Sports coverage tends to focus on major league teams, but every day in Toronto people make fun (and sometimes wacky) activities an important part of their lives. Sporting Goods looks at some of these.
The sound of hatchet meeting plywood rings through the quiet Junction Triangle neighbourhood that Toronto’s Backyard Axe Throwing League calls home. From outside of the league’s unit, part of an old warehouse accessed from an alleyway, a mishmash of hipsters, bikers, and grown-up punks can be seen packing the part of the room closest to the floor-to-ceiling windows. Most are men, but there are several women, and almost everyone is holding a beer can or a Tetra Pak of wine.
Behind them, four people hurl axes of various sizes at freestanding wooden targets near the back wall, urged on by cheers and jeers from their rambunctious cohorts.
There’s a lot to love about axe-throwing. There are sharp objects being vaulted through the air at high speeds. There are hooligans of all denominations, boozing together like buddies. There’s even a certain feeling of privilege, since the league remains a private social club.
This, dear readers, is a very special place indeed.
Throwers get five points when they hit the bullseye, and then three and single points respectively for the two outer rings. Daring throwers looking to come back from behind can attempt to hit one of the small circles above and on either side of the target for seven points.
The magic began five years ago when Matt Wilson drunkenly discovered his passion for throwing axes into wood. He soon organized a crew, laid out some ground rules, and started an organized league in a west-end backyard.
This year marks the Backyard Axe Throwing League’s first in its new indoor space—which makes the name somewhat misleading but means year-round access to axe-throwing fun.
While somewhat more complicated than this, the rules of competition can be summed up as follows:
- Throwers compete against one other person at a time, each in front of their own target, side by side.
- Each thrower gets three rounds of five axes each. Depending where their axes land on the bullseye target, they can score five, three, or single points per axe. Two small circles painted above and to either side of the bull’s eye represent a special seven-point area, known as the “clutch.”
- The player with the most points wins. Points are also added up over the season to determine standings for playoffs.
“We generally say you should lead with your opposing foot [from the one you’re throwing with], but everyone has their own way of doing it,” says Wilson, surveying the night’s diverse crew of tossers like a proud parent. “As long as you keep the axe straight and follow through, that’s the main thing. It’s all physics.”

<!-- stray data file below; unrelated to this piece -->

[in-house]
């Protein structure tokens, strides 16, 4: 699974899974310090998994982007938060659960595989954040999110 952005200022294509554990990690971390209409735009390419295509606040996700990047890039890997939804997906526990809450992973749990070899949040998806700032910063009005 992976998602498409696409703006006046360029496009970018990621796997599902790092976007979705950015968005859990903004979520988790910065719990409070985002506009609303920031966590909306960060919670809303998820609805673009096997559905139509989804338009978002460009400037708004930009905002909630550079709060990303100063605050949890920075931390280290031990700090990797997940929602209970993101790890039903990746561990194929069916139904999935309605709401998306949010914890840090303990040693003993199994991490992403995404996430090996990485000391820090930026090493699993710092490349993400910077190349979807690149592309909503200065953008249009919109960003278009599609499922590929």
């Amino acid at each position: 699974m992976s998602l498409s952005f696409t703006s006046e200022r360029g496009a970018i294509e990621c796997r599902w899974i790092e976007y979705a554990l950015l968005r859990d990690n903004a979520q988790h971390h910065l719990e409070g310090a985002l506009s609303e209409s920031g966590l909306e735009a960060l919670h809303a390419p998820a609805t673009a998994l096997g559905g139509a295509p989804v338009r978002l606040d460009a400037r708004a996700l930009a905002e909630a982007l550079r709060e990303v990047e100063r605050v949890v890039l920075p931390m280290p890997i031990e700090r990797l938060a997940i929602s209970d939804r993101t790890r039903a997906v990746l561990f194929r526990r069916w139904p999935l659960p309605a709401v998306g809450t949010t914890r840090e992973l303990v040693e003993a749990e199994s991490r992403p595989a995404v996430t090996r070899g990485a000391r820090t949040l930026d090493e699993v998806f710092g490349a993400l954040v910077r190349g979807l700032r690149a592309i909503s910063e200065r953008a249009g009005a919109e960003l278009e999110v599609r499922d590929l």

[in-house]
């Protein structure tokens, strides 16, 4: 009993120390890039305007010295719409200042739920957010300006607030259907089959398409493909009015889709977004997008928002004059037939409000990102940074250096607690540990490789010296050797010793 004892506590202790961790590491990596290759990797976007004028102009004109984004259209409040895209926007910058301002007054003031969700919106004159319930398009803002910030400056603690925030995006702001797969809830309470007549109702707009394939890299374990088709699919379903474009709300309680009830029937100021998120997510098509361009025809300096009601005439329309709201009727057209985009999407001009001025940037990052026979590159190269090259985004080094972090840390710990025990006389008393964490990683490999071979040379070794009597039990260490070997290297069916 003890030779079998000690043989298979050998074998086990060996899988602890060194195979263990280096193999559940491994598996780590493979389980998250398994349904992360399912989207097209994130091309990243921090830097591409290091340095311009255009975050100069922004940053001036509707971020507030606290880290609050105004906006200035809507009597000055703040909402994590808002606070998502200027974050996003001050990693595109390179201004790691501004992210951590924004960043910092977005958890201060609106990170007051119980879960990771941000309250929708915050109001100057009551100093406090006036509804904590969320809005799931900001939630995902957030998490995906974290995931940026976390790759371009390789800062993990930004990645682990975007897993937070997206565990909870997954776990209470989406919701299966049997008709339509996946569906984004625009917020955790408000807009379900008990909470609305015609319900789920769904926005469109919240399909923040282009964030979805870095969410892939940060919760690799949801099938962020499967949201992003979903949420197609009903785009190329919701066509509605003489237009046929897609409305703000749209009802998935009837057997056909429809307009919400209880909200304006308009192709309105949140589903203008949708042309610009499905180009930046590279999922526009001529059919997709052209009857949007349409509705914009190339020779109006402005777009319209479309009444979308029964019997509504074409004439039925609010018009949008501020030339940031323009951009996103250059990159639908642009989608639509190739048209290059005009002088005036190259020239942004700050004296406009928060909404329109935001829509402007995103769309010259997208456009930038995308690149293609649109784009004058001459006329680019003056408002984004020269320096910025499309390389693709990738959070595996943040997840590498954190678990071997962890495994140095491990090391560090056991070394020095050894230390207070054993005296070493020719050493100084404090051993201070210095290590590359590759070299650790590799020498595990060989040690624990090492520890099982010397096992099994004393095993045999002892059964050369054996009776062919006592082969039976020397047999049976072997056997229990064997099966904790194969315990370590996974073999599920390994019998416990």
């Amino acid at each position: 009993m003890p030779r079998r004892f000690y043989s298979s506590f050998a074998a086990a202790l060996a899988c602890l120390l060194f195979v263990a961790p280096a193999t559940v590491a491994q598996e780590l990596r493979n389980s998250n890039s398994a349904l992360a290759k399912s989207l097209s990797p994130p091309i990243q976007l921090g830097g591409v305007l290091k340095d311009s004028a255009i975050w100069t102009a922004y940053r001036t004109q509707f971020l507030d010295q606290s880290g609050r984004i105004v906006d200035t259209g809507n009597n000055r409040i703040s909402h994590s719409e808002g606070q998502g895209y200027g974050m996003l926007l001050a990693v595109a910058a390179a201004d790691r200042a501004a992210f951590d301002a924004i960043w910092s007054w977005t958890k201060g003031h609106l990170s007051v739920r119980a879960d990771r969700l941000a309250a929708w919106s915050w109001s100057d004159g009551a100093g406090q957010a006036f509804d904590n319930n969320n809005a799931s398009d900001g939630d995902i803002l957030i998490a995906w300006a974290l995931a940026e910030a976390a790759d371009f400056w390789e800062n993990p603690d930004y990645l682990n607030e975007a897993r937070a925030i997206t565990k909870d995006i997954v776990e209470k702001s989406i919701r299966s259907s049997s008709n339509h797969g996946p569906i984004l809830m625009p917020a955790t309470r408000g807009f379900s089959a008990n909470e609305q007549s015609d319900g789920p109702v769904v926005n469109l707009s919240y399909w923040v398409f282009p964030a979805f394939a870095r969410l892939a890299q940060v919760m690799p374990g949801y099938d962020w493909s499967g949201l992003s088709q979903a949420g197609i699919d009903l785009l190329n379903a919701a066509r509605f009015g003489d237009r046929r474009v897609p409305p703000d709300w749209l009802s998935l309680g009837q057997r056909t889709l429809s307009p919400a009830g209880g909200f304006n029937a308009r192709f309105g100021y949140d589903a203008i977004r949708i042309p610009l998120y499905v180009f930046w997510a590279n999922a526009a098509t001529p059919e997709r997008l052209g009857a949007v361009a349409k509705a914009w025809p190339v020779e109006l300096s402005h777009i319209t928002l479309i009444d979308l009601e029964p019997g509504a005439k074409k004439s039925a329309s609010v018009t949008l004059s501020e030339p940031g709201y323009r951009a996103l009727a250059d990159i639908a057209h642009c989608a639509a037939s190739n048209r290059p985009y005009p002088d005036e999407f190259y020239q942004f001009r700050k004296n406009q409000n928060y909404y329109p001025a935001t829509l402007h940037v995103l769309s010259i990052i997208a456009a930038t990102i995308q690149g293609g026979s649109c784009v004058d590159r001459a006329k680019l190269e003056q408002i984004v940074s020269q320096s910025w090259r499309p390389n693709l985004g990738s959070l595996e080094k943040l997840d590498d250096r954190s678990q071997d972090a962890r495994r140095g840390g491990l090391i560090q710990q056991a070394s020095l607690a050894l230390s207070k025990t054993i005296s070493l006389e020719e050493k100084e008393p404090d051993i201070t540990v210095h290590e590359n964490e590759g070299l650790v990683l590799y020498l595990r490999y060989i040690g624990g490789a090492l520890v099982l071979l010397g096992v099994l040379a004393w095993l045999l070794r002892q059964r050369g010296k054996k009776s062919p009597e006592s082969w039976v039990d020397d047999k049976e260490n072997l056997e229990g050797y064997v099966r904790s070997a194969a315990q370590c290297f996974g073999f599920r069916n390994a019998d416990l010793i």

Some incorporate a hop into their throw for extra power, while others—particularly those of larger stature—seem to throw just fine from a standstill.
Axe-throwers face off against one other one person at a time, throwing three rounds of five axes each. The person with the most points wins.
The league boasts more than 90 people, spread over three nights of the week. The big dogs (i.e. the league’s O.G. members) come out on Tuesday, with slightly less experienced hurlers competing on Monday and Wednesdays.
Member Jen Benedict, a strong thrower whose goal is to be the league’s first female winner, says she was hooked as soon as she threw her first hatchet.
“As soon as you throw it and it sticks [in the wood], you’re addicted,” she says, noting it feels somewhat less hardcore to be playing indoors. “I think it was more fun in the rain.”
Thrower Sean Carter—who responded to a jeer from the crowd by saying he was “cartwheel-drunk”—says he fears not the mixture of alcohol and axe.
“If someone walked in front of these people [throwing the axes], we’d deem them a moron and they wouldn’t be allowed back,” he said, his red face beaming and his classic Jays cap slightly askew.
Much like the art of axe-throwing itself, Wilson takes safety very seriously. He says that’s part of the reason he only allowed friends and friends of friends to join the league for several years—he wants to make sure everyone who comes out has the wherewithal to stay safe.
“We had a couple people come try it that were acting ADD, not really paying attention to what was going on, and we didn’t invite them back,” he said, noting the only injury he’s seen in his five years was gleaned while sharpening, not throwing, an axe. “Nobody is supposed to stand with their back to the targets. People are good at policing each other. If we’re not safe, it could ruin what we have.”
Wilson’s mostly deadpan demeanor makes it hard to tell how much humour he sees in the bizarre spectacle surrounding him. He insists he’s a genuine axe-throwing enthusiast—not just in it for the irony.
Regardless, he begins each throwing session by leading those assembled in an enthusiastic chant of the league’s somewhat ridiculous oath:
Remember primal man,
Who only had his hands
Who forged in fire and steel
The tools to kill his meal
We honour him this day
And pray our axe to stay
And with the jubilant bellow of a grown man blowing through a ram’s horn, the axe-throwing begins.
Photos by Corbin Smith/Torontoist.